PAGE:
Under intense local and international scrutiny, the New Delhi gang-rape case that sparked widespread protests across India, has reached a verdict - guilty. All Four men have been sentenced to death for brutally raping and killing a 23-year-old physiotherapy student on a moving bus on Dec.16 2012.
While the world keeps its eye on India and the plights of many women who face violence and harassment every day, India’s less talked about sexual exploitation has already seen positive change since the New Delphi rape shocked the nation into action.
Sex trafficking is another name for commercial rape. It exploits a society’s poorest and most disenfranchised women.
This [New Delhi incident] has shocked the collective conscience of society," Judge YogeshKhanna said, condemning the men to death by hanging.
Protestors in India have been pouring onto the streets on and off since December demanding justice and in some cases, the hanging of the accused men.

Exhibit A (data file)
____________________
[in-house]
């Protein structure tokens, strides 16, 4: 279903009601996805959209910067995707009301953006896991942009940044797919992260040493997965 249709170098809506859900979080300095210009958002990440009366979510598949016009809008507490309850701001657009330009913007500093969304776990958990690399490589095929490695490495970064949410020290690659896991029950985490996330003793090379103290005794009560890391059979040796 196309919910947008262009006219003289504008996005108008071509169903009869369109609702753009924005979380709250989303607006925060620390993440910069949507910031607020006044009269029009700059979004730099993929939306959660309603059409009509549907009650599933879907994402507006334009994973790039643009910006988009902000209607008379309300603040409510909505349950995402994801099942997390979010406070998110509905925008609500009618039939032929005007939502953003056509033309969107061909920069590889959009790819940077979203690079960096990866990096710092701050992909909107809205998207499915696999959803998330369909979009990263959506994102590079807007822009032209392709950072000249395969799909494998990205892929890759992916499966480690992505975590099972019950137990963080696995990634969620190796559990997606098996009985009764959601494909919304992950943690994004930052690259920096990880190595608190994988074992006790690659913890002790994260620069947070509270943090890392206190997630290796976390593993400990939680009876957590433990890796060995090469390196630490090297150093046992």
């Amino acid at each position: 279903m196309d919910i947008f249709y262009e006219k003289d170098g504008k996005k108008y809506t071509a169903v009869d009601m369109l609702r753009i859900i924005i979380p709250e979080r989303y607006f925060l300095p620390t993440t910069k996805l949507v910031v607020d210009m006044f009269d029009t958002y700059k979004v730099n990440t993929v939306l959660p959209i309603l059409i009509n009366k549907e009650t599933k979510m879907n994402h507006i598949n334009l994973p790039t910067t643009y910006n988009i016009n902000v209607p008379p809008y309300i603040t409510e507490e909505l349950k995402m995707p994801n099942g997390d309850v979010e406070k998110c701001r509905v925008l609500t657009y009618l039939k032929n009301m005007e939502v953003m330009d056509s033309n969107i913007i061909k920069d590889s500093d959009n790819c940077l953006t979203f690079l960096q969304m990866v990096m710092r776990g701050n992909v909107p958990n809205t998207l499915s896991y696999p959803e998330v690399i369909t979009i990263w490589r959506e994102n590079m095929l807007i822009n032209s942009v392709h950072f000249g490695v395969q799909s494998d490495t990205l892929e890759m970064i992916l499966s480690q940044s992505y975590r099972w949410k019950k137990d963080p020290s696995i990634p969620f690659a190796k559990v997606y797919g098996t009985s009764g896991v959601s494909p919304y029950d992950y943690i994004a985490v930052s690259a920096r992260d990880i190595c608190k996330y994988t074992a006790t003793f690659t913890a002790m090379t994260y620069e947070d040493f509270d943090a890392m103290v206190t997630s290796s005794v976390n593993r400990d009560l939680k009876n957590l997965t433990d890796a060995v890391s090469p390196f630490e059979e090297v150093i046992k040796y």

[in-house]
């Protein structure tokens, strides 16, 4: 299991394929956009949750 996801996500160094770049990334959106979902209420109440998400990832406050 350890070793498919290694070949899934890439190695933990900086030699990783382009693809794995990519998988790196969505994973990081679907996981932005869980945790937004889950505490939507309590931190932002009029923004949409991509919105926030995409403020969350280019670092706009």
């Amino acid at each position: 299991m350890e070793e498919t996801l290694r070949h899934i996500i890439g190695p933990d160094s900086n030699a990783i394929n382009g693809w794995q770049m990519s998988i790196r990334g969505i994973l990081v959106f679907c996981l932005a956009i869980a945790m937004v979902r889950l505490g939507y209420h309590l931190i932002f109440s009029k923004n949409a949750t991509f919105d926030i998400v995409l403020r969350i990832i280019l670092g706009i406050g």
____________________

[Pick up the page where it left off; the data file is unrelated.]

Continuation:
Prominent members of the women’s movement maintain that the death penalty does little to solve the deep-rooted cultural prejudices that exist against women in India.
“We in the women’s movement do not believe that two wrongs make a right so hanging is not the answer,” Ruchira Gupta said.
Founder of Apna Aap World Wide, Gupta has been working with those women in India who are subjected to the worst form of sexual exploitation – sex trafficking -- for over a decade.
Considered a major victory for the women’s movement in India, the country passed a watershed Anti-Rape bill in March, which includes a section that criminalizes the trafficking of women and girls for sexual exploitation and imposes strict punishment on customers and traffickers themselves – a first for the world’s largest democracy.
The multi-award winning former journalist spoke to Carbonated.TV earlier about the flesh trade, the passage to the new anti-rape bill, and what the punishment for the Dec 16 rape perpetrators will mean for India.
For more information on what is being done to help eradicate the sexual exploitation of India’s poor women and girls, visit the foundation’s website.